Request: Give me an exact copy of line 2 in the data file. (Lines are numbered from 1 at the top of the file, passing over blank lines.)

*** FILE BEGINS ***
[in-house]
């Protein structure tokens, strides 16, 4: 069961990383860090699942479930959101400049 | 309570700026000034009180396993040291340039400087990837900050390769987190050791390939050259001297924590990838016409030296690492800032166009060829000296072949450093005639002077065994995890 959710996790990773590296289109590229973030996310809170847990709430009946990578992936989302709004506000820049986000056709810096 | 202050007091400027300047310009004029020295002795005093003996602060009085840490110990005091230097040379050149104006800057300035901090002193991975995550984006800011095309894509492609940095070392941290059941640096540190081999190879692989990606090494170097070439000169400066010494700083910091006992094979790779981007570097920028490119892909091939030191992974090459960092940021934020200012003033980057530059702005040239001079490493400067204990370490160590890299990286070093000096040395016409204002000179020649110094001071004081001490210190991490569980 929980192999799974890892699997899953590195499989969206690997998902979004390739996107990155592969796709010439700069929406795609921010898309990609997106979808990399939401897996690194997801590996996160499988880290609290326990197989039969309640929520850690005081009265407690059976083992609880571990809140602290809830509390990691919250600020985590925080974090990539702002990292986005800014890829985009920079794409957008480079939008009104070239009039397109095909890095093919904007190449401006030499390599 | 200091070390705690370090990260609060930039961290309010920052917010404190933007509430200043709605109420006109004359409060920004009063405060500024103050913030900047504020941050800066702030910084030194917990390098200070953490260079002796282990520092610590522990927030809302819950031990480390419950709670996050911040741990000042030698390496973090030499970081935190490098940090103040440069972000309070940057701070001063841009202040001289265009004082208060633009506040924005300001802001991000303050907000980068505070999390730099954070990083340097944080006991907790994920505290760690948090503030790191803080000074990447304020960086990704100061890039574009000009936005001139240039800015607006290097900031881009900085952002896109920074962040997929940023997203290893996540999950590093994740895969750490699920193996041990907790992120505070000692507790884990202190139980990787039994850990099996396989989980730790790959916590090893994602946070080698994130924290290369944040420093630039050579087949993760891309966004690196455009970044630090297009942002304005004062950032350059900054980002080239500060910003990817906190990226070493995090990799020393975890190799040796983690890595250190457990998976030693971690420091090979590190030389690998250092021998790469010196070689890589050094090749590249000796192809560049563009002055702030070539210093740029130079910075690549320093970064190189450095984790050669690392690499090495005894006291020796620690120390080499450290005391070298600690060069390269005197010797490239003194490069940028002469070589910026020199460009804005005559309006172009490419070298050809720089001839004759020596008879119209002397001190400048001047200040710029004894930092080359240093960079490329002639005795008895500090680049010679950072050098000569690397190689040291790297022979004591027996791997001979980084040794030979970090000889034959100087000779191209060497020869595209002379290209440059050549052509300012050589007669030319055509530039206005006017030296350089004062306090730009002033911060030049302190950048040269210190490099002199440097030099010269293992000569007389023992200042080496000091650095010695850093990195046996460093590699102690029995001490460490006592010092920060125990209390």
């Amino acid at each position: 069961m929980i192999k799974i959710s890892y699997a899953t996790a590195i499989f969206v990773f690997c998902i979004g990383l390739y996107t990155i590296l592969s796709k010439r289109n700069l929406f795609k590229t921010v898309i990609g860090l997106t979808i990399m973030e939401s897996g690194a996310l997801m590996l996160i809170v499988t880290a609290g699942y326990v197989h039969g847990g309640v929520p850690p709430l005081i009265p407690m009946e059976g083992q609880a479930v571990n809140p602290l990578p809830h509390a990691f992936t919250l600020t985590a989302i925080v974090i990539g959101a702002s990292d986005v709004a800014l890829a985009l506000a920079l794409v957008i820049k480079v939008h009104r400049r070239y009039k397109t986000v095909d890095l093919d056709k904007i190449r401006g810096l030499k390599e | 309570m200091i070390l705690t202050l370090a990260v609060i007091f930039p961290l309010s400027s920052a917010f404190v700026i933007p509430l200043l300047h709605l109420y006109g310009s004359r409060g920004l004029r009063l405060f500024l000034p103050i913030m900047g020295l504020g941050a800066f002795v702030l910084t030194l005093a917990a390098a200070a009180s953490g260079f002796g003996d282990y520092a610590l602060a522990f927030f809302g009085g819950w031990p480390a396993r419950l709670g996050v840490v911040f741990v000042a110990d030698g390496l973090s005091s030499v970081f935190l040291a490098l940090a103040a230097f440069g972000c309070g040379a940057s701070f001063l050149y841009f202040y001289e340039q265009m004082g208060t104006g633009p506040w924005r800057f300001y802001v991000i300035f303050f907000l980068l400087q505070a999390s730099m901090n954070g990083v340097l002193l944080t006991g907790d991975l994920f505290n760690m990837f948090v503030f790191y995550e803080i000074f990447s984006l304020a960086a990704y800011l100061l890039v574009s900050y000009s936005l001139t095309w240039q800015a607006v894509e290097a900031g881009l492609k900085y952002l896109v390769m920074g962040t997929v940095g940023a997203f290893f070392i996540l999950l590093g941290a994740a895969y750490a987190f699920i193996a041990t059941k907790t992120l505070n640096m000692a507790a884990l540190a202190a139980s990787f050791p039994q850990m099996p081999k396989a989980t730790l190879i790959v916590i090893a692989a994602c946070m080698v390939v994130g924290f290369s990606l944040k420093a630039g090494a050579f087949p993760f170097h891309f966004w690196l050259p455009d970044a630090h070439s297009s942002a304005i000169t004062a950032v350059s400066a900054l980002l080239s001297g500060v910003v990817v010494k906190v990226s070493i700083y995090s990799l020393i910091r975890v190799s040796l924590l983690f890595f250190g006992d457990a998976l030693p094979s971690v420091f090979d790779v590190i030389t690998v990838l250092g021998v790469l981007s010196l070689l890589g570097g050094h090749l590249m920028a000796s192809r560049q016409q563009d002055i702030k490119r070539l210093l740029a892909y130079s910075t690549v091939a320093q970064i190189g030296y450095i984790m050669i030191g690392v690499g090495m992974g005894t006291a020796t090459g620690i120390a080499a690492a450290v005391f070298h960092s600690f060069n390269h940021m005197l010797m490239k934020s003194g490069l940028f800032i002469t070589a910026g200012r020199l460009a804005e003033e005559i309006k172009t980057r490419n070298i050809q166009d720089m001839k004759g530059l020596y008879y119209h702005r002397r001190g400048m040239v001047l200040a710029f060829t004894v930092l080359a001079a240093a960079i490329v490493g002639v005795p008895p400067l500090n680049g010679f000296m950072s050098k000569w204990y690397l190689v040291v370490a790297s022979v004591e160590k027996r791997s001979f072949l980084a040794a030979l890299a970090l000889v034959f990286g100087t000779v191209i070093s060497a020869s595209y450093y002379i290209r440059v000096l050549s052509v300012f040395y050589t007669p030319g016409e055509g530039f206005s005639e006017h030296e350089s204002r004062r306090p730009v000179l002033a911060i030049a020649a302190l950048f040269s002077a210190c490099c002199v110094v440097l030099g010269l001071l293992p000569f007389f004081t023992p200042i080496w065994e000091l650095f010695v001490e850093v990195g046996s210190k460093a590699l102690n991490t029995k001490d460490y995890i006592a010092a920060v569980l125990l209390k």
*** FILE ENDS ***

């Protein structure tokens, strides 16, 4: 069961990383860090699942479930959101400049 | 309570700026000034009180396993040291340039400087990837900050390769987190050791390939050259001297924590990838016409030296690492800032166009060829000296072949450093005639002077065994995890 959710996790990773590296289109590229973030996310809170847990709430009946990578992936989302709004506000820049986000056709810096 | 202050007091400027300047310009004029020295002795005093003996602060009085840490110990005091230097040379050149104006800057300035901090002193991975995550984006800011095309894509492609940095070392941290059941640096540190081999190879692989990606090494170097070439000169400066010494700083910091006992094979790779981007570097920028490119892909091939030191992974090459960092940021934020200012003033980057530059702005040239001079490493400067204990370490160590890299990286070093000096040395016409204002000179020649110094001071004081001490210190991490569980 929980192999799974890892699997899953590195499989969206690997998902979004390739996107990155592969796709010439700069929406795609921010898309990609997106979808990399939401897996690194997801590996996160499988880290609290326990197989039969309640929520850690005081009265407690059976083992609880571990809140602290809830509390990691919250600020985590925080974090990539702002990292986005800014890829985009920079794409957008480079939008009104070239009039397109095909890095093919904007190449401006030499390599 | 200091070390705690370090990260609060930039961290309010920052917010404190933007509430200043709605109420006109004359409060920004009063405060500024103050913030900047504020941050800066702030910084030194917990390098200070953490260079002796282990520092610590522990927030809302819950031990480390419950709670996050911040741990000042030698390496973090030499970081935190490098940090103040440069972000309070940057701070001063841009202040001289265009004082208060633009506040924005300001802001991000303050907000980068505070999390730099954070990083340097944080006991907790994920505290760690948090503030790191803080000074990447304020960086990704100061890039574009000009936005001139240039800015607006290097900031881009900085952002896109920074962040997929940023997203290893996540999950590093994740895969750490699920193996041990907790992120505070000692507790884990202190139980990787039994850990099996396989989980730790790959916590090893994602946070080698994130924290290369944040420093630039050579087949993760891309966004690196455009970044630090297009942002304005004062950032350059900054980002080239500060910003990817906190990226070493995090990799020393975890190799040796983690890595250190457990998976030693971690420091090979590190030389690998250092021998790469010196070689890589050094090749590249000796192809560049563009002055702030070539210093740029130079910075690549320093970064190189450095984790050669690392690499090495005894006291020796620690120390080499450290005391070298600690060069390269005197010797490239003194490069940028002469070589910026020199460009804005005559309006172009490419070298050809720089001839004759020596008879119209002397001190400048001047200040710029004894930092080359240093960079490329002639005795008895500090680049010679950072050098000569690397190689040291790297022979004591027996791997001979980084040794030979970090000889034959100087000779191209060497020869595209002379290209440059050549052509300012050589007669030319055509530039206005006017030296350089004062306090730009002033911060030049302190950048040269210190490099002199440097030099010269293992000569007389023992200042080496000091650095010695850093990195046996460093590699102690029995001490460490006592010092920060125990209390």